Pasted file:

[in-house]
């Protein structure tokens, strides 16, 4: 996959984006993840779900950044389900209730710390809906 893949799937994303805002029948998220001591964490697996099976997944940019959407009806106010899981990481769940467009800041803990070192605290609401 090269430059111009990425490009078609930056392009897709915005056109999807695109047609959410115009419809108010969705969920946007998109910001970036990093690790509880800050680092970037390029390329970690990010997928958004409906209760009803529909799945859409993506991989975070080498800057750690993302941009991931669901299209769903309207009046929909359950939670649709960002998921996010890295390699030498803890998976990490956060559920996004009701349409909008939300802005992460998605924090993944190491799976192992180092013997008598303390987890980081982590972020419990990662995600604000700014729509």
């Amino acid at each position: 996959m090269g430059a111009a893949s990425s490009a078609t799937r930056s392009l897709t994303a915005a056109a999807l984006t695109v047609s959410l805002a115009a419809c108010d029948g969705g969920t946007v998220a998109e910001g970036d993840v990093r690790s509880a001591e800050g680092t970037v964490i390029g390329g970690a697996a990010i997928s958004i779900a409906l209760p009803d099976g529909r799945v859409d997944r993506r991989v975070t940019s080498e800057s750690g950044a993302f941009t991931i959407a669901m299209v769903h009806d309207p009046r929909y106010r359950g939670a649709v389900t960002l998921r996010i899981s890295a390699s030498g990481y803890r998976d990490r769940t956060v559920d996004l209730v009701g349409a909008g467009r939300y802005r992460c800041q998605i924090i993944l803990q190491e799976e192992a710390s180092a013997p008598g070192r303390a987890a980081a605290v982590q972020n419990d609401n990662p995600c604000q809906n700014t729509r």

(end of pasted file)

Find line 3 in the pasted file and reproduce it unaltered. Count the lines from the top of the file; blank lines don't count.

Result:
């Amino acid at each position: 996959m090269g430059a111009a893949s990425s490009a078609t799937r930056s392009l897709t994303a915005a056109a999807l984006t695109v047609s959410l805002a115009a419809c108010d029948g969705g969920t946007v998220a998109e910001g970036d993840v990093r690790s509880a001591e800050g680092t970037v964490i390029g390329g970690a697996a990010i997928s958004i779900a409906l209760p009803d099976g529909r799945v859409d997944r993506r991989v975070t940019s080498e800057s750690g950044a993302f941009t991931i959407a669901m299209v769903h009806d309207p009046r929909y106010r359950g939670a649709v389900t960002l998921r996010i899981s890295a390699s030498g990481y803890r998976d990490r769940t956060v559920d996004l209730v009701g349409a909008g467009r939300y802005r992460c800041q998605i924090i993944l803990q190491e799976e192992a710390s180092a013997p008598g070192r303390a987890a980081a605290v982590q972020n419990d609401n990662p995600c604000q809906n700014t729509r």